The Who Still Put on the Best Farewell Tour in Classic Rock

The concept of The Who having a farewell tour has long since become a joke, since they have been going on farewell tours since 1982. That being said, there were enough people wanting to get a look at Pete Townshend and Roger Daltrey, the two remaining members of the legendary rock group, to fill about three quarters of the Honda Center last night.

Slydigs opened the show for The Who, and the audience received them well. Interestingly, the lead singer’s voice was reminiscent of Roger Daltrey’s; however, this wasn’t too surprising as the 4-piece Manchester rock outfit was clearly influenced by a number of classic rock acts, which is probably why the rather elderly crowd received them so well. Well, there’s that and the fact that the vigorous young performers played with the energy of a local band ripping the roof off of a tavern. The cheeky buggers even put it to the crowd that they didn’t know where Manchester was, and for the most part, they were probably right.

Prior to Slydigs’ set and during the intermission between the bands, various illustrated trivia cards were projected onto the large screen which hung over the stage. All of this trivia had to do with The Who’s colorful history and included many lovely bits — like the one about how Woodstock was not a fun experience for The Who because they had to park a mile or so away and walk while carrying their children and their instruments, and they were on acid. Closer to showtime, a short commercial for Teen Cancer America played; the commercial demonstrated The Who’s commitment to raise funds for the charity. Following the commercial, there was a number shown on the screen that audience members could text to in the event that they wanted to pledge $5 to the cause. Beyond that, the printing on the concert tickets revealed that for every ticket sold, $1 went to the cause, which meant that for this evening alone, on their 70 stop “The Who Hits 50!” tour [now in its third year due to last year’s illness-related tour postponement], they probably raised at least $15,000.

As for the music itself, the septuagenarian rockers performed a satisfying set of 22 classic tunes. Ironically, whereas the band started with four great players (including the late John Entwistle and Keith Moon), the two remaining originals were now padded by no fewer than six additional musicians. This arrangement made the show into something of a Las Vegas spectacle. That being said, Daltrey’s voice was still impressive and Townshend could still play the guitar well (as in the opening / bridge rhythm guitar of “Pinball Wizard”). Unfortunately, many of the audience members did not attend to experience a band playing music; they were there to commemorate their own memories, as in the drunken yahoos who sang louder than Daltrey during the tender moments of “Behind Blue Eyes” and who loudly recounted the first time they discovered a given Who album while Townshend was giving a softly spoken intro to a song.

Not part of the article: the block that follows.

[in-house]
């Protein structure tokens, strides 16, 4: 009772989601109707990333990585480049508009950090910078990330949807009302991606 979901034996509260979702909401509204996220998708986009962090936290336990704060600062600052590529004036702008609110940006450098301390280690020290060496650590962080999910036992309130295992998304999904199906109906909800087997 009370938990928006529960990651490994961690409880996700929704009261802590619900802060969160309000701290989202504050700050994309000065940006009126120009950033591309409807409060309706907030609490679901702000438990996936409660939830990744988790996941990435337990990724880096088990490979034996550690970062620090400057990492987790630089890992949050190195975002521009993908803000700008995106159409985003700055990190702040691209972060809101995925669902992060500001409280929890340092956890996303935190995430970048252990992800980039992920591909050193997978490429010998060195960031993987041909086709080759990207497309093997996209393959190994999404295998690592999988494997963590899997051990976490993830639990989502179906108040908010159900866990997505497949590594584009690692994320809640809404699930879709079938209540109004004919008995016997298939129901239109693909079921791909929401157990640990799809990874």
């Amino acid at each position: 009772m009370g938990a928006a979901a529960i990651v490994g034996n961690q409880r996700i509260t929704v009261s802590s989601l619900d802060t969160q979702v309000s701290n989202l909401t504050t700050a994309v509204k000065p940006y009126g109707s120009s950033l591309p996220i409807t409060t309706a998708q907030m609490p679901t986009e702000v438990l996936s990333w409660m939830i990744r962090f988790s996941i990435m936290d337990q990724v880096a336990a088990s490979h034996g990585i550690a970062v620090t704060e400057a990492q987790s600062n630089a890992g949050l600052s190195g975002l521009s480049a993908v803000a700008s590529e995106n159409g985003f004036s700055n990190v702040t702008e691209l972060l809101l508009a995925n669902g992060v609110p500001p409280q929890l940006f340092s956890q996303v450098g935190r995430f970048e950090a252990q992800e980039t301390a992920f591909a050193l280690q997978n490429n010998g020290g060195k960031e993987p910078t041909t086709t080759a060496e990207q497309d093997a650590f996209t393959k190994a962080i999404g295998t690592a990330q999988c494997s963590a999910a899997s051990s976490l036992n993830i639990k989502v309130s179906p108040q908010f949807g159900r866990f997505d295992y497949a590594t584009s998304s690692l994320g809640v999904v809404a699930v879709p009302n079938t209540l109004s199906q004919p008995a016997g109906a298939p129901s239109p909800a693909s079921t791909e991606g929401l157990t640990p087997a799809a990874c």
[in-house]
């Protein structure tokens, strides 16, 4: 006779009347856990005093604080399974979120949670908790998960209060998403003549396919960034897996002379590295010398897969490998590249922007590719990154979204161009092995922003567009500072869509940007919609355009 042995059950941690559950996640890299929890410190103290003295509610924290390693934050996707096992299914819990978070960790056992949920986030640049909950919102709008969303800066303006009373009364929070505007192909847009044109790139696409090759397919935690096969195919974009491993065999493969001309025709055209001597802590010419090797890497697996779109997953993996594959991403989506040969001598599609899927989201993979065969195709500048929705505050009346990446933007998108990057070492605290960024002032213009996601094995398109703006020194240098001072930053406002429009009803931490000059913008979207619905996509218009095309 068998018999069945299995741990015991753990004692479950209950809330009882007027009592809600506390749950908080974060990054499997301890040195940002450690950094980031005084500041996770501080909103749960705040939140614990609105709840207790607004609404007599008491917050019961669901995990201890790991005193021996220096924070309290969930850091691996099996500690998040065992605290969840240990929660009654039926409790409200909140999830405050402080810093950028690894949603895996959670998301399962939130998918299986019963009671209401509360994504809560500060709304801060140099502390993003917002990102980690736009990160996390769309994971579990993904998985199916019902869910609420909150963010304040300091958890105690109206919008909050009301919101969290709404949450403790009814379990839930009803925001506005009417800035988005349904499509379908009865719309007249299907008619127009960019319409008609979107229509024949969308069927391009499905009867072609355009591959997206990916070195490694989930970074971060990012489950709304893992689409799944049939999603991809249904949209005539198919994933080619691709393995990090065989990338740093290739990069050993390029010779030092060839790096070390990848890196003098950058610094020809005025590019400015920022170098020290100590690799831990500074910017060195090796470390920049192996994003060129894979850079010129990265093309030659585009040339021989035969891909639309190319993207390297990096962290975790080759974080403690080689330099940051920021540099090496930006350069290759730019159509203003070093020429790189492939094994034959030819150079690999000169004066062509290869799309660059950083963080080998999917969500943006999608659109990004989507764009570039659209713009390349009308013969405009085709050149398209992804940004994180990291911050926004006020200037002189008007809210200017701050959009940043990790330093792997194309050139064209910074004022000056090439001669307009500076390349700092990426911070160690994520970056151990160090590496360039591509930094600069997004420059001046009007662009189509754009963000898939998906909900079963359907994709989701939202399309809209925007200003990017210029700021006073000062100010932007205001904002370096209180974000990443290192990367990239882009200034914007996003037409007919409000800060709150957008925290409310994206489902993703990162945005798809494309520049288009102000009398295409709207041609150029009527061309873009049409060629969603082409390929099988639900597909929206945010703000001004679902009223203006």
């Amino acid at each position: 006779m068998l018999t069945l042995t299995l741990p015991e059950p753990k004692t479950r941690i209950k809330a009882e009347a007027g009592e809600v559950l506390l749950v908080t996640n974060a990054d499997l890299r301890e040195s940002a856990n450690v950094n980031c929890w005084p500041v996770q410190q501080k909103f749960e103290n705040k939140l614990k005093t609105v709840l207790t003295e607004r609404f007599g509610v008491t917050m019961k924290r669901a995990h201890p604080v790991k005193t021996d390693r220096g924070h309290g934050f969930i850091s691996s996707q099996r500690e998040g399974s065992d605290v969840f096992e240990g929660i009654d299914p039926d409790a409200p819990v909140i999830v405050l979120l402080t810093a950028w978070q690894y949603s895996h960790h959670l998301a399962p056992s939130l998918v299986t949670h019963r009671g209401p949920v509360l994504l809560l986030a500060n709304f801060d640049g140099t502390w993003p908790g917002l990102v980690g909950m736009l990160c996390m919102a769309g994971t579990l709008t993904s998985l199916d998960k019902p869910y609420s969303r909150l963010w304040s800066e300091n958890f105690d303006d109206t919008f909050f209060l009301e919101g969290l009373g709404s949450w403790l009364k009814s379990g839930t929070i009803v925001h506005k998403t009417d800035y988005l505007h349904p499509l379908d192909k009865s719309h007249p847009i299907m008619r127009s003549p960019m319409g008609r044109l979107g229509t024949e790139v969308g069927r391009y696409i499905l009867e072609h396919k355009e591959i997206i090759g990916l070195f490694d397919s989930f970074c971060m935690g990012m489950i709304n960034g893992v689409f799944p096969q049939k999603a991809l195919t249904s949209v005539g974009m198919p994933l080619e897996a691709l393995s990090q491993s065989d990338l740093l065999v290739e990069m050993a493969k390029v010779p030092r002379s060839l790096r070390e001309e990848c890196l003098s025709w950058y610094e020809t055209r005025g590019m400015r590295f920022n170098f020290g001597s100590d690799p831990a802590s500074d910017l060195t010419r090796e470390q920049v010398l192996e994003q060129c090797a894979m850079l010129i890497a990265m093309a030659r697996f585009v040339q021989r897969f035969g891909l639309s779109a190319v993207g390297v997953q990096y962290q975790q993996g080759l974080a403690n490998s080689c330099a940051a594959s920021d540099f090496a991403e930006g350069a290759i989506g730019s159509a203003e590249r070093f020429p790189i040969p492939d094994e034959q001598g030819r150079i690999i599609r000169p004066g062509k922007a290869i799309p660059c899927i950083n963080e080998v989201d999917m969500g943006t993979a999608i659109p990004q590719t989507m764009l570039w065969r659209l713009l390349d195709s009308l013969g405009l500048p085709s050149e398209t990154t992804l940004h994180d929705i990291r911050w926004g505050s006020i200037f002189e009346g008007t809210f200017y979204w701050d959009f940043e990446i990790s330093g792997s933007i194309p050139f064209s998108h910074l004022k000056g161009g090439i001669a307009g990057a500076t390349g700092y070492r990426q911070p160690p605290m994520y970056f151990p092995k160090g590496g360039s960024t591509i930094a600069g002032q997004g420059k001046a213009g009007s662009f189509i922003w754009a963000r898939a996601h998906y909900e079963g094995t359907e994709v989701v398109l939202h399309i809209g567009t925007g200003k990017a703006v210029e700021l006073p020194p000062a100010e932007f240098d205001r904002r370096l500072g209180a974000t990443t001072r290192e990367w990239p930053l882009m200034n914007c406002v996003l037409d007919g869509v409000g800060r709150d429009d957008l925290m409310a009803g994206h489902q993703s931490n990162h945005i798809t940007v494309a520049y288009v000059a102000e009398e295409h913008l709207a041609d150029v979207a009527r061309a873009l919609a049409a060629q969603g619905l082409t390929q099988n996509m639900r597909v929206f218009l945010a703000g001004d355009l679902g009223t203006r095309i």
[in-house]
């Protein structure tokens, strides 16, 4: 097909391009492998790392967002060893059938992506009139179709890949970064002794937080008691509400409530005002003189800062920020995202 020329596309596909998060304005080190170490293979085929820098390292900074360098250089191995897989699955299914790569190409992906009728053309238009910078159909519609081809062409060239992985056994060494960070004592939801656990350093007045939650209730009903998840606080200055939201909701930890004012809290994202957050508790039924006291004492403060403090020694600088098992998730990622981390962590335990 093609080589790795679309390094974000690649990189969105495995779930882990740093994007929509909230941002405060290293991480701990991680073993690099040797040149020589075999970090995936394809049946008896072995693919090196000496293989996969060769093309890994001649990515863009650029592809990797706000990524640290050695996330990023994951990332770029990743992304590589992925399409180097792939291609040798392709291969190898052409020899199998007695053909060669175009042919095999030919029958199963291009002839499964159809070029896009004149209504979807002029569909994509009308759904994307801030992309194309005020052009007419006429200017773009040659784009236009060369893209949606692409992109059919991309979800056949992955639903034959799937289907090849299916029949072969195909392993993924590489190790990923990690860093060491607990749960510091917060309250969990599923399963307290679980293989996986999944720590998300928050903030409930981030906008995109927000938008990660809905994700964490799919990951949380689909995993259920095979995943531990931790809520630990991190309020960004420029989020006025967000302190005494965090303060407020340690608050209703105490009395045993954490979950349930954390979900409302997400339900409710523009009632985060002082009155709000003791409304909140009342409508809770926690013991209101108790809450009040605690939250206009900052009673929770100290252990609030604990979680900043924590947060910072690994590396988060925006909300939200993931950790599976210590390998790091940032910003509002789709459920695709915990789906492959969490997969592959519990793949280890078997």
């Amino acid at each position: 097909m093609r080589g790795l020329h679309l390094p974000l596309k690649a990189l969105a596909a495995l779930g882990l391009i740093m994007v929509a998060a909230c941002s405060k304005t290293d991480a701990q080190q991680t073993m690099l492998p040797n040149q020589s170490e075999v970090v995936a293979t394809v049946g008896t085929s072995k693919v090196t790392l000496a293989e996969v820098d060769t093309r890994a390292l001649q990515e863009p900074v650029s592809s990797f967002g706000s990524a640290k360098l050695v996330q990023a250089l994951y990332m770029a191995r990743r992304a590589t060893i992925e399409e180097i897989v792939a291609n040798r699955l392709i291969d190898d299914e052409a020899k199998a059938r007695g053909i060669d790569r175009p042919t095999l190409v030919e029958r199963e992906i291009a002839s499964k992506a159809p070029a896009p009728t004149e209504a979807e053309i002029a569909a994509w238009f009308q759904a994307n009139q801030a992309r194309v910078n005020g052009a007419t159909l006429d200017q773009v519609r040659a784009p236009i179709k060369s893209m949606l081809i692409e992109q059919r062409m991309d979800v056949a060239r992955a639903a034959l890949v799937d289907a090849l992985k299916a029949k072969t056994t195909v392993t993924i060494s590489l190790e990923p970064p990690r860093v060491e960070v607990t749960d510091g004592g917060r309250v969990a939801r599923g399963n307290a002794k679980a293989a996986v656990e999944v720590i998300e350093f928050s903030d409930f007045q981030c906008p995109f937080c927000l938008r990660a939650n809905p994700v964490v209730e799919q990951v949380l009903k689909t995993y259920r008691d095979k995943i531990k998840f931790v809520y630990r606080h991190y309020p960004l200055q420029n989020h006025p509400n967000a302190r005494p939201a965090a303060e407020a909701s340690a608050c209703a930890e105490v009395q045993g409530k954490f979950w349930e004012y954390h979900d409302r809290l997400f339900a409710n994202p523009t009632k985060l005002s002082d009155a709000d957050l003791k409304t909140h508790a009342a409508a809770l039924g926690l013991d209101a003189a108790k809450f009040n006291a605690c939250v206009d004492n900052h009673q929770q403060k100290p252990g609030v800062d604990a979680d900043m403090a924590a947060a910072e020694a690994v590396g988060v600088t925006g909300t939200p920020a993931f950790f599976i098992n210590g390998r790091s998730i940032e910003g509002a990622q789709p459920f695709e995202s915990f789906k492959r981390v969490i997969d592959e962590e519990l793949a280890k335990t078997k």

Photos and stylized images of the band in its prime mingled with the colorful graphics throughout the two hour set. This backdrop coupled with a standard lighting show adequately complemented the performers as they tore down memory lane. There were very few audience members under the age of 40 (most were in their 50’s and up), but the younger ones seemed to enjoy tapping their feet along with the music — even if they had a slight haze in their eyes revealing that they didn’t quite understand the band’s massive appeal. That being said, the band secured everyone’s rapt attention during their two instrumental numbers, “The Rock” and “Sparks.” The former enlisted the aid of a film montage of: presidents, royalty, and prime ministers come and gone; various wars; images of suffering children and destruction; and revolution, all of which occurred during the band’s lifespan. The latter was performed with minimal visual accompaniment, and both made very good use of the supporting musicians.
Fourteen songs into the show, Daltrey probably overdid his singing during “Love, Reign O’er Me.” This was evident by his struggle during a suite of songs from Tommy (which included: “Amazing Journey,” “Sparks,” “The Acid Queen,” “Pinball Wizard,” and “See Me, Feel Me”). Still, this suite cast a spell over the audience, which became noticeably tranquil during its performance; even the younger audience members seemed to become transfixed at this time. Perhaps not so incidentally, it was also at this time that the arena smelled most pungently of marijuana.

Following the Tommy songs, the band performed their teenage wasteland theme, “Baba O’Riley,” and then concluded their show with “Won’t Get Fooled Again.” It was amusing to watch the eldest Who fans (probably in their 70’s or 80’s) hobbling up the stairs in an effort to beat the crowd while the band sang the anthem of their youth. However, the fact that many of the fans still have a good 20-30 years of life left in them suggests that if The Who decide to keep going on farewell tours, the audience will be happy to go on getting fooled again and again.

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